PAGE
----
By Bishop Othal Hawthorne Lakey
The History of the CME Church, Othal Hawthorne Lakey, CME Publishing House, Memphis, Tennessee: 1985.
The Rise of “Colored Methodism”: A Study of the Background and Beginnings of the CME Church, Othal Hawthorne Lakey, Crescendo Press, 1972.
Is God Still at Mama’s House? The Women’s Movement in the CME Church, Othal Hawthorne Lakey and Betty Beene Stephens, CME Publishing House, Memphis, Tennessee, 1994.
A History of the Women’s Missionary Council of the CME Church, William C. Larkin: 1910.
The History of the Christian Methodist Episcopal Church (1870 – 2009): Faithful to the Vision, Ore L. Spragin, 2011.
An Ex-Colored Church: Social Activism in the CME Church, 1870 – 1970,Raymond R. Sommerville, Jr., Mercer University Press, Macon, Georgia, 2004.

Lane Chapel Church History

The original Lane Chapel C.M.E. Church was built in 1896 on South West Street in Jackson.  According to Mother Brown the church would be known as "The Women's Church" due to the lack of male participation.  Eventually, males began to attend Lane Chapel.

Some of the founders of the original church were:

Mrs. Corine Smith
Mrs. Dessie Ree Johnson
Mrs. Tanzella Weathersby
Mrs. Cora Dixon
Mrs. Wille Little
Mrs. Marie Griffin
Mrs. Cassie Harrison
Mrs. Zula Pendleton
Reverand Monrol
Reverend J.W. Brown, Pastor

In 1923 the first Cornerstone was laid by the Mason Lodge.  The presiding officers at this time were:

Mr. W.H. Randolph
Mr. M.C. Coleman
Mr. S.L. Miles
Mr. W.M. Amos
Ms. Aleatchers Brown

The new Lane Chapel was built in 1954 on 3304 Fontaine Avenue.  Lane Chapel was under the leadership of Reverand J.R. Cole, Presiding Elder and Bishop Luther Stewart.  The members that came from the old Lane Chapel were:

Ms. Aleatchers Brown
Mrs. Ruby Bruno
Ms. Martha Edwards
Ms. Ada Sandifer
Mrs. Bullock
Mrs. Bartee Everett.

The second Cornerstone was laid in 1958 by Stringer Grand Lodge, Grand Master James G. Gilliam.  Officers of the church were: 

Mr. Eugene Liddell
Mr. Cato Thompson
Mr. Willie McInnis
Mr. J.C. Clark
Mr. Matt Weathersby
Mr. Green Miles
Mrs. Laura Thompson
Mrs. Mary O'Dell
Mrs. Patsy Neeley
Mrs. Dessie Ree Johnson
Mrs. Corine Smith
Ms. Aleatchers Brown

Past Pastors

Reverend J.W. Brown
Reverend J.R. Cole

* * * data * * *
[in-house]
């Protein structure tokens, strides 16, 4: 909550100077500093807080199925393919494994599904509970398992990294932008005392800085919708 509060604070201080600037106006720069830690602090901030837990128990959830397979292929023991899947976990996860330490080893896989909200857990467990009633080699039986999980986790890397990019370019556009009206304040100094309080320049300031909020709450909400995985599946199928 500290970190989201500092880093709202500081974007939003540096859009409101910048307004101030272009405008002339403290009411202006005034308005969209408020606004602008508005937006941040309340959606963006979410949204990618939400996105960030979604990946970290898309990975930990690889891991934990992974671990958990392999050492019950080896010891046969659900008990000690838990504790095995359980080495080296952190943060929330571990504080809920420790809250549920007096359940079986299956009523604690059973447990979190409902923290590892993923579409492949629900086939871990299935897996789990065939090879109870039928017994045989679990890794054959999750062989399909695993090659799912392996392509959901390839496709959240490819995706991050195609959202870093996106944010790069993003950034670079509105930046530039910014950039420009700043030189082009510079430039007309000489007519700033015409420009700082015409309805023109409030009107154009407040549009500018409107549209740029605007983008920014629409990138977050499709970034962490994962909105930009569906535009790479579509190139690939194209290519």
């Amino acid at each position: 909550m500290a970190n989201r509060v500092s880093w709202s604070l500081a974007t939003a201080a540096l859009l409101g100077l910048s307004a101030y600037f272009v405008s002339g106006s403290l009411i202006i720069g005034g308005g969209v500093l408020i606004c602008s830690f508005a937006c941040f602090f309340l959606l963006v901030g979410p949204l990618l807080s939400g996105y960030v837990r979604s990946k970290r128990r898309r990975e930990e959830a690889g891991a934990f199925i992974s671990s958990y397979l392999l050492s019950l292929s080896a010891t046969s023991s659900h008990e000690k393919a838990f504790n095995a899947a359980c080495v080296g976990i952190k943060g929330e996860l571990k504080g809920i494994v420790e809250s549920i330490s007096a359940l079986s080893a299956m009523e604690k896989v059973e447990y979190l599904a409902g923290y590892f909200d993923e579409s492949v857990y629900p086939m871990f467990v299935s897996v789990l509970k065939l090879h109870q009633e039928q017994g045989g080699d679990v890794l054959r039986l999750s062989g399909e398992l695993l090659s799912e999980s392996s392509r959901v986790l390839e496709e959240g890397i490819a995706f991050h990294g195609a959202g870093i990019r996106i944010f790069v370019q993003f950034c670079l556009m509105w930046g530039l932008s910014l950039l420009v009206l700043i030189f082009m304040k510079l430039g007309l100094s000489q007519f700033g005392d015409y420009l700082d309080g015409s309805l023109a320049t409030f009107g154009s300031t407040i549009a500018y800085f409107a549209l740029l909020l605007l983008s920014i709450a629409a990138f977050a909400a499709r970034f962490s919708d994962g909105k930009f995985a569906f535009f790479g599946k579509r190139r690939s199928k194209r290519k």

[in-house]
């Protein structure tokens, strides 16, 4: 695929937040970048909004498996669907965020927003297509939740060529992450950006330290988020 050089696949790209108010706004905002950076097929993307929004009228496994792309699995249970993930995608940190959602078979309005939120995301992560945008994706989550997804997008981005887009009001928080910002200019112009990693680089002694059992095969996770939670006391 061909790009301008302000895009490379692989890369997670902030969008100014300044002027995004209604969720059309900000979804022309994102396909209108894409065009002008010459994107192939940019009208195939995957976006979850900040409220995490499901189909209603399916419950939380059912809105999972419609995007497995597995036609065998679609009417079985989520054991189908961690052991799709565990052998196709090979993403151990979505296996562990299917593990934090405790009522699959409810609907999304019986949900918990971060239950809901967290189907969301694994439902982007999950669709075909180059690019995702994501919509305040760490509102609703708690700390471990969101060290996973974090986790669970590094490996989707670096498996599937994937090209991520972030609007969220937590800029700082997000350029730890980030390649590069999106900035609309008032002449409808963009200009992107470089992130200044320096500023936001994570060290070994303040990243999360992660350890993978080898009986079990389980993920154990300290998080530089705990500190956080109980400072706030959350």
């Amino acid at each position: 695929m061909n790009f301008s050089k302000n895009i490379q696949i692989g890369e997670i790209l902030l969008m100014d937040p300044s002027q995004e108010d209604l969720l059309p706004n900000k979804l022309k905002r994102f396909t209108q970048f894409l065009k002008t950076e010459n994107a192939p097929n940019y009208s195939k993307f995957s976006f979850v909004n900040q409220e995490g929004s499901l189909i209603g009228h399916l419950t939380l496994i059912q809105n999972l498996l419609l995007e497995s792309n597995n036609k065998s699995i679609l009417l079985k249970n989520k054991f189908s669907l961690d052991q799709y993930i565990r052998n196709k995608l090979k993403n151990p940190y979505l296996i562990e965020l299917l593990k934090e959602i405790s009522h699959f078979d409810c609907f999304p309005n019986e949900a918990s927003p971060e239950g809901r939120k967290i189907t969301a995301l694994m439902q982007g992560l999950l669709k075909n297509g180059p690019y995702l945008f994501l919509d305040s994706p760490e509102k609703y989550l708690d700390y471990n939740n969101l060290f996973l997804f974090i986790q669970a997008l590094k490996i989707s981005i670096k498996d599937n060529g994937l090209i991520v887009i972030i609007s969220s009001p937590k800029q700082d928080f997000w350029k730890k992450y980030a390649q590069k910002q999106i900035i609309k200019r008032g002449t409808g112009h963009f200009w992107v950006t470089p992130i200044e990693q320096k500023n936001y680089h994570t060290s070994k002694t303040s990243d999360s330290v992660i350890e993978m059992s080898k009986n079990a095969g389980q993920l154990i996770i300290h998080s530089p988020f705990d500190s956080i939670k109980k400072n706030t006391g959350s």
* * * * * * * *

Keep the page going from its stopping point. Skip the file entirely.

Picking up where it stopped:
Reverend M.M. Harrison
Reverend W.H. Hudson
Reverend John McCainey
Reverend W.B. Easterling
Reverend Thomas Sanders, Jr.
Reverend Robertson
Reverend Albert J. Rawls
Reverend L.O. Wesley
Reverend Earnest Miller
Reverend O.L. Spraggins
Reverend Henry Wilson
Reverend Darryl Claybon
Reverend C.L. Shelton
Reverend Dr. Emma Armstrong
Reverend J.L. Mingley
Reverend Troy Miller
Reverend Jeffery Adams

Church Leadership and Auxiliaries

Reverend Johnnie Benjamin Barnes, III

Recording Stewardess and Church Secretary 
Sister Denise Wesley

Sister Joyce Sutton

Assistant Treasurer
Sister Rosie Levy

Lane Chapel Board of Christian Education
Sister Denise Wesley- Chairman
Sister Denise Sims- Assistant Chairman

Stewardess Board
Sister Rosie Levy- President
Mother Muriel Frierson
Sister Sybil Haynes
Sister Keshia Barnes
Mother Mynetta Smith-Emeritus
Mother Aleatchers Brown-Emeritus

Board of Trustees
Sister Ruthie Cannon
Sister Denise Sims
Brother Mike Cannon

Usher Board
Brother Mike  Cannon
Brother John Gross
Brother Simeon Barnes

Missionary Board
Sister Joyce Sutton- President

Evanglism and Outreach
Sister Denise Wesley
Sister Rosie Levy
Sister Joyce Sutton
Reverend Dennis Spivey
Brother Mike Cannon
Pastor Johnnie Benjamin Barnes, III

Sister Kristen Sharp- Musician
Sister Rosie Levy- President
Sister Denise Wesley
Sister Joyce Sutton
Sister Kimsey Castin

Committee on Reclamation
Sister Ruthie Cannon
Pastor Johnnie Benjamin Barnes, III

About Pastor Barnes

Johnnie Benjamin Barnes, III was born in Hattiesburg, Mississippi, February 16, 1980, to the parentage of J.B. Barnes, Jr. and Elaine Barnes of Collins, Mississippi.  He is the grandson of the late Elder Dorothy Clayborn.
He graduated with a BA in Political Science from Belhaven College and a MSE in Educational Leadership from Arkansas State University.
He entered the ministry in 2008 while attending Healing Point Ministries in Hammond, Louisiana, where he was licensed to preach the Gospel of Jesus Christ.
In 2009 he returned to Mississippi and rejoined his family church Shady Oak Missionary Baptist Church, Collins, Mississippi.  He was licensed to preach and received Baptist Ordination in 2010.  He attended New Orleans Baptist Theological Seminary, where he completed a course in Christian Ethics.
He and his family embraced his Methodist heritage by joining the CME Church by way of Holly Springs CME, Bassfield, Mississippi, in 2013 under the leadership of Pastor Gerald Hudson.  He served Holly Springs CME Church as the Director of Evangelism and Outreach.
He was appointed to be the pastor of Lane Chapel CME Church, Jackson, Mississippi, by Bishop Thomas L. Brown, Sr. in January 2015, where he now serves on the Greenwood-Jackson District of the 4th Episcopal District of the Christian Methodist Episcopal Church, Elder Dr. Charles E. Holbrook, Sr.-Presiding.  
He is an educator and coach by trade.  He has served in the United States Army and participated in Operation Iraqi Freedom.  He has held membership in several organizations including Fellowship of Christian Athletes, Kappa Alpha Psi Fraternity, Incorporated, American Football Coaches Association, Alcorn State University Honors Society, and NAACP College and Youth Division.
He is married to Shawonda LaKeshia Barnes of Bassfield, Mississippi.  They are the parents of four children: Benji, Bryce, Simeon, and Shia.

Photo Gallery


​Sister Denise Sims- 8th

Jackson, Mississippi